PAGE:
How to Learn Excel for Accounting & Go From Excel Beginner to Excel Pro

Like many CPAs, I use Excel at work excessively. I also use it (or Google Sheets) whenever I can for everything and anything in my personal life. Information about my own finances including budgets, net worth and investments all sit on a spreadsheet. I also plan my travel and content with it. I can hardly recall running my life without Excel even though it was likely before I entered the world of Finance. Back then, I knew what Excel was and was confident that I can do some math on it. However, I simply didn’t need to use it for hours every day until I started my first accounting job.

Note, it is not my intention to generalize the entire profession and say every CPA uses Excel. I don’t know all of them so it is not a claim I can make. However, almost all the CPAs and accountants I know use Excel to some degree. In fact, some people I know that work outside of Finance use Excel regularly as well.

Excel is undoubtedly a powerful tool. The more you learn about it, the more you will be pleasantly surprised by what it is capable of. I am writing this post because I get questions everytime I share an Excel tip or lesson on my Instagram story. A lot of us understand how important Excel is to an accountant and want to know how to learn Excel or get better at it.

I know for a fact there is so much more I need to learn about Excel. However, I want to share with you the lessons I picked up from being an Excel beginnger (e.g., intimidated by nested formula) to someone who my colleagues would refer to as “someone really good at Excel.”

You Need to First Believe You Can Become an Excel Guru

I recently started reading David Robson’s book called The Expectation Effect. It talks about the science behind the theory on how your mindset can change your life. Obviously, a lot more than mindset change goes into changing your life. However, the author argues that there is scientific evidence supporting the notion that what you expect have an impact on the eventual outcome. If you follow this logic, then believing in your own ability to one day become an Excel guru is an important first step to actually becoming one.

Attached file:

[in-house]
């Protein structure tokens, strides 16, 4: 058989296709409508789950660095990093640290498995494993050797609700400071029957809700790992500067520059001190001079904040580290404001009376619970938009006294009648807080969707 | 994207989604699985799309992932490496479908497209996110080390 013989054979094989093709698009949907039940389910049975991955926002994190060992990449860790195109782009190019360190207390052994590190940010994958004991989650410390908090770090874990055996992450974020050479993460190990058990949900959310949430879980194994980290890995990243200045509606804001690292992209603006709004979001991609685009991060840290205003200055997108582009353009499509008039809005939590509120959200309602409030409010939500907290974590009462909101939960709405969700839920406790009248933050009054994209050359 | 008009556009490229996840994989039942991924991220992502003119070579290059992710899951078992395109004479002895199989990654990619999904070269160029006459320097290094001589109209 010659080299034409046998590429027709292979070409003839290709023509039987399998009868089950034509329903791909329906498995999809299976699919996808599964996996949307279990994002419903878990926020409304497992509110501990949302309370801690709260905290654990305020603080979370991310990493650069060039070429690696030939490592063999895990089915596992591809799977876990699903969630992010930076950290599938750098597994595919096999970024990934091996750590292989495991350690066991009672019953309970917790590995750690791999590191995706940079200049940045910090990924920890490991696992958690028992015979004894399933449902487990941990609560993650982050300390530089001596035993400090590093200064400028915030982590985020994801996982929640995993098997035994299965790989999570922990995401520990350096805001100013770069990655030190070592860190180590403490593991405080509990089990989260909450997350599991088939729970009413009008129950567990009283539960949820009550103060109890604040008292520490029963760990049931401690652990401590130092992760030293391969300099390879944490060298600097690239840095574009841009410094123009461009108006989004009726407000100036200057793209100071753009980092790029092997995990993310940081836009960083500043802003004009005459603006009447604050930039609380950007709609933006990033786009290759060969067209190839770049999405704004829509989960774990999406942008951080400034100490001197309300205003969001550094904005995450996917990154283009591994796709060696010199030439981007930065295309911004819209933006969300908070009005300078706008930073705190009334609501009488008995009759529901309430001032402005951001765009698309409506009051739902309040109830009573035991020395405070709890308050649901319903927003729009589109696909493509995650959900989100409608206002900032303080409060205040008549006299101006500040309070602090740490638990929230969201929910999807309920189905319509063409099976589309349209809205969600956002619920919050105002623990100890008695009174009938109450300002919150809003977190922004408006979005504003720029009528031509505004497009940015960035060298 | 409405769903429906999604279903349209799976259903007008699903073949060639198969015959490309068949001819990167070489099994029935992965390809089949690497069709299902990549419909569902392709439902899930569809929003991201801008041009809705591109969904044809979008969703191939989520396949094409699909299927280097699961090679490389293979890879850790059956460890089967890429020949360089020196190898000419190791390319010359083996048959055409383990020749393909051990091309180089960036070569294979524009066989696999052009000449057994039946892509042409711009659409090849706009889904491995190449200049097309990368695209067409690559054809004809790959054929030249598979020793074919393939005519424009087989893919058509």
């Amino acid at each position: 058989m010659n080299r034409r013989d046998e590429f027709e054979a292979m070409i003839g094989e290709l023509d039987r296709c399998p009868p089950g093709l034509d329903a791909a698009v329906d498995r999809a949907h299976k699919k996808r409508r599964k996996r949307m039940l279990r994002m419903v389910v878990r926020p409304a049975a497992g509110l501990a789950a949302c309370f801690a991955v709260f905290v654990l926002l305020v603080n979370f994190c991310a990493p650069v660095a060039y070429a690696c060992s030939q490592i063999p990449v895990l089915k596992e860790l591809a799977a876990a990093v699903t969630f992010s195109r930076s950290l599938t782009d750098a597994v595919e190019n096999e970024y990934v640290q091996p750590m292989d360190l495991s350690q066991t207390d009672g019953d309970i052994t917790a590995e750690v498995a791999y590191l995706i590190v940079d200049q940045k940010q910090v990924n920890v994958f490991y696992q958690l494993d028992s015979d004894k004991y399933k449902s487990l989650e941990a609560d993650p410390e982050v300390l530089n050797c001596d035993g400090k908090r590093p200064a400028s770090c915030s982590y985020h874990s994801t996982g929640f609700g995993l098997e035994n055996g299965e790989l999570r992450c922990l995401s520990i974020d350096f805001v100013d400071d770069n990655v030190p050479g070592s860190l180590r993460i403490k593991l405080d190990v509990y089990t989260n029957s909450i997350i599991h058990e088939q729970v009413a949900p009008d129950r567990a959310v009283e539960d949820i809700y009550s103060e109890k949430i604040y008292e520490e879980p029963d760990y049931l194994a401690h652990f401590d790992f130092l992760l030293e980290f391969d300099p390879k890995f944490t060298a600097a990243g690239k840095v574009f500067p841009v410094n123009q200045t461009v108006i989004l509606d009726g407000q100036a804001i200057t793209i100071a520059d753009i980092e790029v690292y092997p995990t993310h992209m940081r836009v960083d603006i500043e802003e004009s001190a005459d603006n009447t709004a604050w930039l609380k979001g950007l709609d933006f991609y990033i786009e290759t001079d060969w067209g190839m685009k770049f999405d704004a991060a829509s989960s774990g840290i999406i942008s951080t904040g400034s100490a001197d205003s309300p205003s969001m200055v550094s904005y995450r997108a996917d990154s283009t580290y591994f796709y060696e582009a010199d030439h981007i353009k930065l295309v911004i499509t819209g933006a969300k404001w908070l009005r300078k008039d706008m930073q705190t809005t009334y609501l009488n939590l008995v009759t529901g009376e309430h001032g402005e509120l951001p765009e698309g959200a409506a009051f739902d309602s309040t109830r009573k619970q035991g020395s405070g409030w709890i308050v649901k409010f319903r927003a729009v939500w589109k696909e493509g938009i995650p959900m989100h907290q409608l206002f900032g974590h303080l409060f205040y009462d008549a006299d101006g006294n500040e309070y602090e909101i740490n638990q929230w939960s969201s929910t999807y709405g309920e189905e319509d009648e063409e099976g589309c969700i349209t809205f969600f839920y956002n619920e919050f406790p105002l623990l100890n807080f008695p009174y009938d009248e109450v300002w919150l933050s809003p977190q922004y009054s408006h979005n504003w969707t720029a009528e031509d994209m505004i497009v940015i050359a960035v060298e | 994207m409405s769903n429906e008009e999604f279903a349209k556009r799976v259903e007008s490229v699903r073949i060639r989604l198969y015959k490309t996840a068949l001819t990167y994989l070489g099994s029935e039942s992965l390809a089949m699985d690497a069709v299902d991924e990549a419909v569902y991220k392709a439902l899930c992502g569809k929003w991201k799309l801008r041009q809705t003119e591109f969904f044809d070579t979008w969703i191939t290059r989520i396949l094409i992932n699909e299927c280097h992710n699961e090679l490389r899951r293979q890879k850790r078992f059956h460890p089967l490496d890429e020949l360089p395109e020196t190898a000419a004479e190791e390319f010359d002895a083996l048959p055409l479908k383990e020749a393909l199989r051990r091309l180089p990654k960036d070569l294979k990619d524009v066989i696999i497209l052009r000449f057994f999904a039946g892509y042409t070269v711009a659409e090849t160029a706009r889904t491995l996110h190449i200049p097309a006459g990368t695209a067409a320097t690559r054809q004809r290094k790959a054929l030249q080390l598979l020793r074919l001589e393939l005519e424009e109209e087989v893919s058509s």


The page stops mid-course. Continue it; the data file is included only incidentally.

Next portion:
When I was at my first accounting job as an entry-level accountant, I was assigned this time-consuming task. I did not receive a lot of guidance from my then-manager but I was beyond excited because it was unlike the transactional tasks I was mostly doing at the time. It felt like a chance to do something more exciting than simply posting payments (which I still do to this day, to a much lesser degree). I don’t recall the exact details of the task now but I remember this detail very clearly: I would spend an entire morning on Excel every week but still unsure of the accuracy because the process was so manual. I could not afford to finish and double check my work because time was limited. Back then, I did not have the Excel skills or experience required to automate the data-entry process. As a result, instead of spending my time and effort on review, I ended up spending the majority of the time I had entering data instead. If I recall correctly, I was so new in Excel that vlookup was a stranger to me. I don’t remember what happened to the task or if I was told why when it was taken away. If I have to guess, my manager probably found a better way to do it and freed me from being confused for hours every week.

At my next job, I got to work with people who I saw as Excel experts. On top of that, they were supportive and willing to teach. However, for a short while, my own insecurity stopped me from realizing that it was possible for me to be that good as well. I looked at them and did not think, “I admired them because they are so good. I can’t wait to be that good with practice.” Instead, I just thought, “I admired them because they are so good.” At first glance, this might not seem like a huge problem. But if I did not believe I was capable of becoming someone I once admired, I would not have the motivation required to become one.

The purpose of sharing my own experience with you is to show you how far I have come. If you had told the version of me that struggled with Excel what I can do now (just this week I learned how to use VBA to send an email with the workbook as an attachment to multiple people with the click of a button), I would probably be impressed but also skpetical. As I just shared, I did not always have a clear idea of what I am capable of because building confidence takes time. Now, I know I am on the right track to becoming an Excel expert because I apply what I am about the share daily.